I hope see didn't start a fire also but she has not reposted...steel wool is just some steel filbers and will make sparks...

So to say it's best not to use anything that is a petroleum base produuct on your euipment...Johnsons Paste Wax works great for cleaning...by the way

Aging I'm glad you are OK... ,,,, burns can be nasty and take along time to heal...





Quote:
Originally Posted by Birch
Wow! What a morning! I want to pass this along so you guys will file it in the back of your minds. To make it short: was cleaning some metal pieces with OOOO steel wool and some light oil, somethimes very little oil. I was working under two small Halogen lights (which I hate) and all of a sudden I had a handfull of FIRE!!! Naturally first thing I tried to do was shake it OFF my hand, which resulted in my reflex action throwing a fireball right into some sawdust and scraps I had just swept up! Yikes! I got things under control but I'll tell you, if I had been around some oil rags, paper towels, etc.I might have been in REAL trouble.
You may or may not know that this fine steelwool OOOO or "four ought" is often used as an emergency fire starter. Today, take some and touch a match to it, just so you will know what it does.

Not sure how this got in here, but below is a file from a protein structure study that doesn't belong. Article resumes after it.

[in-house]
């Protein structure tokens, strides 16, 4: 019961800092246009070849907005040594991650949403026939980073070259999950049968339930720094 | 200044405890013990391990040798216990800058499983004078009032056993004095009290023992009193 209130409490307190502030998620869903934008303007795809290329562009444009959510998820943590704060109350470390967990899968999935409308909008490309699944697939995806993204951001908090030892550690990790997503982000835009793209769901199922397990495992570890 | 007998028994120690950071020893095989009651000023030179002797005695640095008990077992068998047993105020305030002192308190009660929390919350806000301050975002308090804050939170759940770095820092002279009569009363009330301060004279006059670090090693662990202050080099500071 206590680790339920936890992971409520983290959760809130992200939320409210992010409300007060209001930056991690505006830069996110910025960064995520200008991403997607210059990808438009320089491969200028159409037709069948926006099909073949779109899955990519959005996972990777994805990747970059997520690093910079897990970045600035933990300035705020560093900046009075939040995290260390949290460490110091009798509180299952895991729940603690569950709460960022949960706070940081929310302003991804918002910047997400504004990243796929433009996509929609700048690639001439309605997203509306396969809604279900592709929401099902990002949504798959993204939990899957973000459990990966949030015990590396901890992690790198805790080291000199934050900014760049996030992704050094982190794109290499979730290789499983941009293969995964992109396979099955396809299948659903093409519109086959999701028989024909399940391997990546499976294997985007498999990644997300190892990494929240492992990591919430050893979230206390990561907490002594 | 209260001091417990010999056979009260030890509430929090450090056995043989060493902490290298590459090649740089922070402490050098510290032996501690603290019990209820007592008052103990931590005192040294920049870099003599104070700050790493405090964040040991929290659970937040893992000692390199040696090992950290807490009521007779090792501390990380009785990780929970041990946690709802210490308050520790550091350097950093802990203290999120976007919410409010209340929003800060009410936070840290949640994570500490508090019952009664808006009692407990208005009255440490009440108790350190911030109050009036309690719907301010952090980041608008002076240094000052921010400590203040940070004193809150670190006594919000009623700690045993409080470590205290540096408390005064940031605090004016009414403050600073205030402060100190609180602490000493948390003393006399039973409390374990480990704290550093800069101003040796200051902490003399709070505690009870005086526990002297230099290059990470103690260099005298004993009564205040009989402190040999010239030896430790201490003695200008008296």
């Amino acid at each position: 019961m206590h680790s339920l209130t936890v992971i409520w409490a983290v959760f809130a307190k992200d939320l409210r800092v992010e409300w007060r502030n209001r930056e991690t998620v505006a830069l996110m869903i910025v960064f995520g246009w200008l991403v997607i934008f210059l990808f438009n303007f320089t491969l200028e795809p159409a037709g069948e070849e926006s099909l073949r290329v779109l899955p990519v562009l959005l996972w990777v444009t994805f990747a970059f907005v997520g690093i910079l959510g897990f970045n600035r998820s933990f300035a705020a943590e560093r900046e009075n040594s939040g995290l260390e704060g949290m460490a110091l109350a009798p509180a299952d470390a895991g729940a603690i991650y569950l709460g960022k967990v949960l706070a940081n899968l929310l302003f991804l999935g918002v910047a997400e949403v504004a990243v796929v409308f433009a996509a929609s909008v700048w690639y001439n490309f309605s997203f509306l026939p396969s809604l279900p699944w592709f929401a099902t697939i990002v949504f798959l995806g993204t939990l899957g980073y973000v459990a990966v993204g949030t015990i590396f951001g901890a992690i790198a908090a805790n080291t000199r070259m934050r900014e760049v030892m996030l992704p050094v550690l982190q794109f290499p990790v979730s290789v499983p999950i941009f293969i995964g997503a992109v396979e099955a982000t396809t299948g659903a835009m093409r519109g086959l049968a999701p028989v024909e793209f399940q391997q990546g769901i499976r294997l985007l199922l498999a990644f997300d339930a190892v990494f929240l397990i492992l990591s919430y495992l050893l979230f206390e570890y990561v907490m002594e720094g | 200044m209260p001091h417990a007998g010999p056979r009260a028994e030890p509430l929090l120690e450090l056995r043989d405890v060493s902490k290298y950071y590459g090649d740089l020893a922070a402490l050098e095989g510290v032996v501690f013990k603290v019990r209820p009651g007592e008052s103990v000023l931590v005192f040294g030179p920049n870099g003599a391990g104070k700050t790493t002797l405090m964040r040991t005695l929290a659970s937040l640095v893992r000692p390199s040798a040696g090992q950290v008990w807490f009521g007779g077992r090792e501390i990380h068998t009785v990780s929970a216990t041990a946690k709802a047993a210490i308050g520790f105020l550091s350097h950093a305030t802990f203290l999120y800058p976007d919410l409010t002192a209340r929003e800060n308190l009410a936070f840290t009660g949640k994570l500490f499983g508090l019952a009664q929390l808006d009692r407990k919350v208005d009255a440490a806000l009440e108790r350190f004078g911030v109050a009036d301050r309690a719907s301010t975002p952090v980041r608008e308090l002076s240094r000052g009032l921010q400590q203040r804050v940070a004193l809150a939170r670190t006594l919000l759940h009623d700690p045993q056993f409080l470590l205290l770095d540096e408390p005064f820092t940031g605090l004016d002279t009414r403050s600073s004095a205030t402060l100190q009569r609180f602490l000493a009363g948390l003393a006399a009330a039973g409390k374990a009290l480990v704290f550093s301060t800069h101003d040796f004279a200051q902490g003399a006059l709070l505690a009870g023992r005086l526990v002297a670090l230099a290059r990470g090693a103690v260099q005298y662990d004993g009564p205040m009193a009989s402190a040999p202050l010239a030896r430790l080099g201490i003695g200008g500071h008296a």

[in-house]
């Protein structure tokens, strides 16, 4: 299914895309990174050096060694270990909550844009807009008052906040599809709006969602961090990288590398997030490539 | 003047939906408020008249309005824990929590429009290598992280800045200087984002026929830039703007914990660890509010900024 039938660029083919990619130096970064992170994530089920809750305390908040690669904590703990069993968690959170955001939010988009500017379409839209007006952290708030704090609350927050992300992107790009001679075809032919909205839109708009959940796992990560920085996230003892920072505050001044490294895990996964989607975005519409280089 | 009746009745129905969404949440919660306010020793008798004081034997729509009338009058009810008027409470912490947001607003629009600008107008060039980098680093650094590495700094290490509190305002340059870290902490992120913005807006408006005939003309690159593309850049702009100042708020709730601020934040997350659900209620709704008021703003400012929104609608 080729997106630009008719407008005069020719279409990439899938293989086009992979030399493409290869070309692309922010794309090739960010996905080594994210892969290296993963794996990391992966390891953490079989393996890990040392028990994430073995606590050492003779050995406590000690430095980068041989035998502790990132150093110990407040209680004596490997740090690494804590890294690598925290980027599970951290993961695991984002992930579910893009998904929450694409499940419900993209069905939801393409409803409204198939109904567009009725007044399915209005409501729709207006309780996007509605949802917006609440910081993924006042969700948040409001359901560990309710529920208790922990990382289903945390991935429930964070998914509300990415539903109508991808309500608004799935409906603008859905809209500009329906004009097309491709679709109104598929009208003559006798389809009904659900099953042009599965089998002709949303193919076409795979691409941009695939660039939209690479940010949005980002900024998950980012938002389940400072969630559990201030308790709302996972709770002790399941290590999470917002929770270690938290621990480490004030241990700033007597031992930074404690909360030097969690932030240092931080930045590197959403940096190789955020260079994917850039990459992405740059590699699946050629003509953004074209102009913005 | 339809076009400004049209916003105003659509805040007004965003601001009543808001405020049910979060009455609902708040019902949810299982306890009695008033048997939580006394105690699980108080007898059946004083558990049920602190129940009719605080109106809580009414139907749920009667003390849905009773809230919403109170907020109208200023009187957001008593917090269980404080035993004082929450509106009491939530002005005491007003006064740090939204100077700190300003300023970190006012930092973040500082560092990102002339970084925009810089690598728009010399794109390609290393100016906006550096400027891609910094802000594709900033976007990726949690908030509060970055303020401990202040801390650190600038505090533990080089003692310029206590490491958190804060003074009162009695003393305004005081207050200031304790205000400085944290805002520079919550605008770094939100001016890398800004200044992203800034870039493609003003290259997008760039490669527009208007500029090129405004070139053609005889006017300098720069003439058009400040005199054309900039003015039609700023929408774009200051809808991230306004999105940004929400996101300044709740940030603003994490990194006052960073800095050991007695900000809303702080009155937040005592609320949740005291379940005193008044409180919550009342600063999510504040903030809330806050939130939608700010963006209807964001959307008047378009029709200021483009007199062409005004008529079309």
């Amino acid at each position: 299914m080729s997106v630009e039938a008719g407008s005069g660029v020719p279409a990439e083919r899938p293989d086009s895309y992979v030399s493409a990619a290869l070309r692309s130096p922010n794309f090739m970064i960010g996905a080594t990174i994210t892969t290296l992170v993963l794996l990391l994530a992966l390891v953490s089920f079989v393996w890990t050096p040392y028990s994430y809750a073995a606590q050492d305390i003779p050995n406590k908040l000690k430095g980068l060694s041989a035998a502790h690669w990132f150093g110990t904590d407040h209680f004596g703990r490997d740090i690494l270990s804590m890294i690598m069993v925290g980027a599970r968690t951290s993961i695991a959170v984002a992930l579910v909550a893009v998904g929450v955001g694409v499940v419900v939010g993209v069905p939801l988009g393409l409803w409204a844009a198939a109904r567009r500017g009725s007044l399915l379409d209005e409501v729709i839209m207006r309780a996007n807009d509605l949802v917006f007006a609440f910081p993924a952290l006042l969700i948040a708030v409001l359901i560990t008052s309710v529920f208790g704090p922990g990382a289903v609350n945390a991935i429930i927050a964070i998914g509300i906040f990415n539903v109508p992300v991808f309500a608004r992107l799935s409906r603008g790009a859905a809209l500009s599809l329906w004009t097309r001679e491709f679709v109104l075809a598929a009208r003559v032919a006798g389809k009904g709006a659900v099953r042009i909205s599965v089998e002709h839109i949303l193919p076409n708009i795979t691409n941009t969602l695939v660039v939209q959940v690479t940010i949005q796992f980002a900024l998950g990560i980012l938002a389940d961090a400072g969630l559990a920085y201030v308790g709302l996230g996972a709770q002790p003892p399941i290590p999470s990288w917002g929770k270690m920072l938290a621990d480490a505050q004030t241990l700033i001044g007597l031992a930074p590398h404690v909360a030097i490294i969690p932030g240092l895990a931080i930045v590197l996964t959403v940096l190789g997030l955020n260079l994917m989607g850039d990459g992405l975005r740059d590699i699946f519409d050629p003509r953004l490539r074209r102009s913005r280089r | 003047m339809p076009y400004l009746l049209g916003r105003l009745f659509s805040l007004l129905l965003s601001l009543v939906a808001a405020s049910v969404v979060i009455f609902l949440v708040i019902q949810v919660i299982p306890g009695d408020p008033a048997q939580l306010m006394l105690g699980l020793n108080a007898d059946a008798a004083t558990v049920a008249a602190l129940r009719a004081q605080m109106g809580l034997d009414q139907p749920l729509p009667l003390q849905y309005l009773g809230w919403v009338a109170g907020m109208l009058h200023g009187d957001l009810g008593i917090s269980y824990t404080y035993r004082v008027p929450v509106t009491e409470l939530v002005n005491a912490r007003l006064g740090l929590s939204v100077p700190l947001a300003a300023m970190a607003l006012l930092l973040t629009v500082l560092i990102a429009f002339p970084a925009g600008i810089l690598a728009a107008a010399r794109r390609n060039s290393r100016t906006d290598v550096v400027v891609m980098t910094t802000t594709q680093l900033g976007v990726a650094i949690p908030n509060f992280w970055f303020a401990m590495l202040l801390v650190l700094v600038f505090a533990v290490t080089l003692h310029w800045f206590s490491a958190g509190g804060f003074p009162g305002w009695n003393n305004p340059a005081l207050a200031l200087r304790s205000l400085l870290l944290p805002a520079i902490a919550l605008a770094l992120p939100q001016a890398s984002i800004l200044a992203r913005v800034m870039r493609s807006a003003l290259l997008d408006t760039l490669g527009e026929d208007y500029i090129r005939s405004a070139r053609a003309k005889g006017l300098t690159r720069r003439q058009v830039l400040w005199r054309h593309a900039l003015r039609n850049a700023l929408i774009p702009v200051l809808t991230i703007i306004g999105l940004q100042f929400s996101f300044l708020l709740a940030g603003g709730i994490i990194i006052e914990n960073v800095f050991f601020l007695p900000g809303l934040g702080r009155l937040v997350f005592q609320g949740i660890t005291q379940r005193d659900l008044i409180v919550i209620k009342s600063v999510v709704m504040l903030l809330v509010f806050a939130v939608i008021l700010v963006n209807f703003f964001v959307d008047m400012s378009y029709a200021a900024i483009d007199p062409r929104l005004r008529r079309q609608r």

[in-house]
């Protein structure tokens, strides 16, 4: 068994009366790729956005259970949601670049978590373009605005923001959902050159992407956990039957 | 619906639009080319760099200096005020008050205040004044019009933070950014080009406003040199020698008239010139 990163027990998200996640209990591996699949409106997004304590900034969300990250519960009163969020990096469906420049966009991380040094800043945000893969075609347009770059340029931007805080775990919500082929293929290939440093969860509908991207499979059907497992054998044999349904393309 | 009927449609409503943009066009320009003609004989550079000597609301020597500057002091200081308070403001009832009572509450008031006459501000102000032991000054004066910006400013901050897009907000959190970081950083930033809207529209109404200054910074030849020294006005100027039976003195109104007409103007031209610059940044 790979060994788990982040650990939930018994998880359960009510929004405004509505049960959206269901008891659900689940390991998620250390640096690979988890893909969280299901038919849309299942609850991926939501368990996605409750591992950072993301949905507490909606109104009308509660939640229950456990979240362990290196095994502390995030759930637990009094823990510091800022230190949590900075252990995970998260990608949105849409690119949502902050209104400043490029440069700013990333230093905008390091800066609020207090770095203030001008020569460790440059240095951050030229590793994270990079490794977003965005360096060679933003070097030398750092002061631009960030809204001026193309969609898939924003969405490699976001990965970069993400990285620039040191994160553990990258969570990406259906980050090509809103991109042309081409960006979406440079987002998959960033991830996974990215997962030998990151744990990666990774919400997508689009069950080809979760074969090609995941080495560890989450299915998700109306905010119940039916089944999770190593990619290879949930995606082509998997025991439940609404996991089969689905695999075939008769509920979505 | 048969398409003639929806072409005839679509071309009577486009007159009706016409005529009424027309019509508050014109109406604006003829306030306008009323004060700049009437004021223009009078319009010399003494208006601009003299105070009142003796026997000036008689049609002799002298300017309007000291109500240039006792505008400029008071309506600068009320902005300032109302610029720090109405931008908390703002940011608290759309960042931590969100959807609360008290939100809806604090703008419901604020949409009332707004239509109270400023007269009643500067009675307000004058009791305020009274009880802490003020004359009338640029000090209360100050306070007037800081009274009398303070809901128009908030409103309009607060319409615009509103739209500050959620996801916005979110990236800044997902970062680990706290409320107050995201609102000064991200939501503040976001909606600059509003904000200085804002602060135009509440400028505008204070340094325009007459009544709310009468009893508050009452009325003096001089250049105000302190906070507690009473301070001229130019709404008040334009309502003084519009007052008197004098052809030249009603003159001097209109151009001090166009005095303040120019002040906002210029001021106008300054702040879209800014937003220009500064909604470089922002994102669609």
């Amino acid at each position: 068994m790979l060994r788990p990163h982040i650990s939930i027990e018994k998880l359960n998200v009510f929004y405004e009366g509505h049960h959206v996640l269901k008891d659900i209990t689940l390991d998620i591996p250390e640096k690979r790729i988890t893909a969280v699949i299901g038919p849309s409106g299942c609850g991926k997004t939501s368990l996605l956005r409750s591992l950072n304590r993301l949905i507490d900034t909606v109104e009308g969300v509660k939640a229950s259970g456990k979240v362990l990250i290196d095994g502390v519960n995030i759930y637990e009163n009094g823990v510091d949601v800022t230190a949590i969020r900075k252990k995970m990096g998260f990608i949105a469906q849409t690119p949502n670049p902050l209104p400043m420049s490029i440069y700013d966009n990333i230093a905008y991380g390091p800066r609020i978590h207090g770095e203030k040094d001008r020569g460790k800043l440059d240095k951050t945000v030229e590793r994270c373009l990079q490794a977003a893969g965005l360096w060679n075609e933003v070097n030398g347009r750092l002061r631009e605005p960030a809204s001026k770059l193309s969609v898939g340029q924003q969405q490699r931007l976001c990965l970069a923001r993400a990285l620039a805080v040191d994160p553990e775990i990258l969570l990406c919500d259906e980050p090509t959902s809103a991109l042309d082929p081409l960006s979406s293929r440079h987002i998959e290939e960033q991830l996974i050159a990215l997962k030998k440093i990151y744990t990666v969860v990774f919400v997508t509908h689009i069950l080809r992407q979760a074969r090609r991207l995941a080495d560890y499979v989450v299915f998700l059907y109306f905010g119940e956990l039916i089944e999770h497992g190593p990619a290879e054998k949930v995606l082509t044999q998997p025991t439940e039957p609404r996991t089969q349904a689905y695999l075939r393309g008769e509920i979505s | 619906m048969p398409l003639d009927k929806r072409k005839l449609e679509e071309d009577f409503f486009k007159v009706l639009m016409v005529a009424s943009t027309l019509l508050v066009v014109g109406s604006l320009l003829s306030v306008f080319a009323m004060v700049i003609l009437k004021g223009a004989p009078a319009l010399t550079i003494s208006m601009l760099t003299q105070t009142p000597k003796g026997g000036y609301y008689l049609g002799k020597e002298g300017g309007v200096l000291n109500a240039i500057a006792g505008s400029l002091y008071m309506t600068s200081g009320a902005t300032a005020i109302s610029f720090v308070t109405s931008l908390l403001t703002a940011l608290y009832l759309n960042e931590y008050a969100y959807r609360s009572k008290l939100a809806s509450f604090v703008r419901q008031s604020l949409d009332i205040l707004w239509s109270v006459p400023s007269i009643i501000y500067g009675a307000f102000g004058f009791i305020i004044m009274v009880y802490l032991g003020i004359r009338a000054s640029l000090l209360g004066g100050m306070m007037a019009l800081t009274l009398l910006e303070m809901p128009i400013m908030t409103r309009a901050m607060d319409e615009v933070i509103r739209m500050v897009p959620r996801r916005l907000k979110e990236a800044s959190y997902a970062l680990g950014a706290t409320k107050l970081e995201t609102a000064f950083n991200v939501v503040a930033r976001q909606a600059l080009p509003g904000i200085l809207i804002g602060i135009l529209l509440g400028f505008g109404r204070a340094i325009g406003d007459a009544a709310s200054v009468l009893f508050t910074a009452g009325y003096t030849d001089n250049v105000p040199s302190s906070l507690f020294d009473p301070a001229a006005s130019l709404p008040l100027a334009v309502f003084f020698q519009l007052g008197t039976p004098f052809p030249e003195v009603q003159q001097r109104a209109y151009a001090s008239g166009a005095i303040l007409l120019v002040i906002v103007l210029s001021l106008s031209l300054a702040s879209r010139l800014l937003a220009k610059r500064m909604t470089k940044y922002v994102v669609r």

My conclusion: very hot under those %^$#*% Halogen lights; lots of friction between metal and steelwool; light oil into the mix and POOF!!
Let's ALL keep it in mind. Okay, my little lecture is over.
Thank you for dropping by. Ha!!



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Last edited by bobj3; 09-01-2007 at 01:37 PM.
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post #7 of 35 (permalink) Old 09-01-2007, 11:05 AM
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Birch,

WOW!

Glad you got it under control real fast!

I didn't know steel wool would do that!
Thank you for the information!

Have Fun,
Joe

Alta Loma, CA

www.WoodworkStuff.net
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post #8 of 35 (permalink) Old 09-01-2007, 01:17 PM
 
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Default steel wool

Thanks Birch,
I had no ideal of this.,
R-Man
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post #9 of 35 (permalink) Old 09-02-2007, 05:59 AM Thread Starter
 
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A quick follow-up. I did not get burned much-nothing to fret about. Yes, I DO have an extinguisher in the shop-TWO of them in fact. The incident was just a reminder to me that things can sometimes go wrong very quickly, a lesson I have learned in several ways down through the years. Ya, gotta be prepared to act quickly! Ha! Am pleased to hear that the information about the flamability of fine steel wool is useful to some members. As I said; take a ball of 4-ought and touch a match to it. But do it outside fer cryin' out loud!! Ha!
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post #10 of 35 (permalink) Old 09-02-2007, 09:09 AM
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Wow Birch a wood workers worst nightmare. Who would have thought wow. Every wood worker should have a fire extingesher in their shop. I have mine handy hope I never have to use it. Happy that you weren't hurt and you got the darn thing out.

Glenmore

Mountain Top PA